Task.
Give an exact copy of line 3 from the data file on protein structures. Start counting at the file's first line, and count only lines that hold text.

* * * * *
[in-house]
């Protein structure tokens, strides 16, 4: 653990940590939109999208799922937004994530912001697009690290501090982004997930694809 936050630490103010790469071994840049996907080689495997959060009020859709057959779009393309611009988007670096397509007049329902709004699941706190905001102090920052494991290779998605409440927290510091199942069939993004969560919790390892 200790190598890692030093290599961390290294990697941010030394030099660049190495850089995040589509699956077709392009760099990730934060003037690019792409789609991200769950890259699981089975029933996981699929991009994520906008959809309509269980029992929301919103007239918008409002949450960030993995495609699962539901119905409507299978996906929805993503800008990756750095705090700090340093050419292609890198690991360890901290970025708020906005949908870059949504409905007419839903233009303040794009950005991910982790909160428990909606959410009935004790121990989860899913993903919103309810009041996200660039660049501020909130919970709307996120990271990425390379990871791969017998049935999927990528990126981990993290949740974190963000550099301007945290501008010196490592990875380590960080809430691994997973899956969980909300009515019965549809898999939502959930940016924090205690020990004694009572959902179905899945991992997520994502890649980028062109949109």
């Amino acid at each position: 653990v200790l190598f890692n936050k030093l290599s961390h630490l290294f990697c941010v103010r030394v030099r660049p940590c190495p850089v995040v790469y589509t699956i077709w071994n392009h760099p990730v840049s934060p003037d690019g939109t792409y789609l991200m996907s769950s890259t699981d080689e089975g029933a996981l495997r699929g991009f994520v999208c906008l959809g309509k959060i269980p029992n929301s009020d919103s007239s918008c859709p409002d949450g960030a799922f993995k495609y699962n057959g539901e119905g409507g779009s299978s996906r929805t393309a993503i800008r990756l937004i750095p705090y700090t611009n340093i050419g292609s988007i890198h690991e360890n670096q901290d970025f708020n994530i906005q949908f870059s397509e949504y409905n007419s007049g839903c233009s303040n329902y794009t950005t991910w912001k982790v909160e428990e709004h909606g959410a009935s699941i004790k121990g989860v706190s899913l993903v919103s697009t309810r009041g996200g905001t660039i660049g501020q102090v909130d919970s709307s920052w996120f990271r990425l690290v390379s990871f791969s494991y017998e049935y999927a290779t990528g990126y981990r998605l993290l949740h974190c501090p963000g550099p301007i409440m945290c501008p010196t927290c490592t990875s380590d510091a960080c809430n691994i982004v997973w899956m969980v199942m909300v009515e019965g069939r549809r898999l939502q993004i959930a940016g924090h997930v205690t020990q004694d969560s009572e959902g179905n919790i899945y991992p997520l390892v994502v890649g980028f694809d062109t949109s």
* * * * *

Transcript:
């Amino acid at each position: 653990v200790l190598f890692n936050k030093l290599s961390h630490l290294f990697c941010v103010r030394v030099r660049p940590c190495p850089v995040v790469y589509t699956i077709w071994n392009h760099p990730v840049s934060p003037d690019g939109t792409y789609l991200m996907s769950s890259t699981d080689e089975g029933a996981l495997r699929g991009f994520v999208c906008l959809g309509k959060i269980p029992n929301s009020d919103s007239s918008c859709p409002d949450g960030a799922f993995k495609y699962n057959g539901e119905g409507g779009s299978s996906r929805t393309a993503i800008r990756l937004i750095p705090y700090t611009n340093i050419g292609s988007i890198h690991e360890n670096q901290d970025f708020n994530i906005q949908f870059s397509e949504y409905n007419s007049g839903c233009s303040n329902y794009t950005t991910w912001k982790v909160e428990e709004h909606g959410a009935s699941i004790k121990g989860v706190s899913l993903v919103s697009t309810r009041g996200g905001t660039i660049g501020q102090v909130d919970s709307s920052w996120f990271r990425l690290v390379s990871f791969s494991y017998e049935y999927a290779t990528g990126y981990r998605l993290l949740h974190c501090p963000g550099p301007i409440m945290c501008p010196t927290c490592t990875s380590d510091a960080c809430n691994i982004v997973w899956m969980v199942m909300v009515e019965g069939r549809r898999l939502q993004i959930a940016g924090h997930v205690t020990q004694d969560s009572e959902g179905n919790i899945y991992p997520l390892v994502v890649g980028f694809d062109t949109s």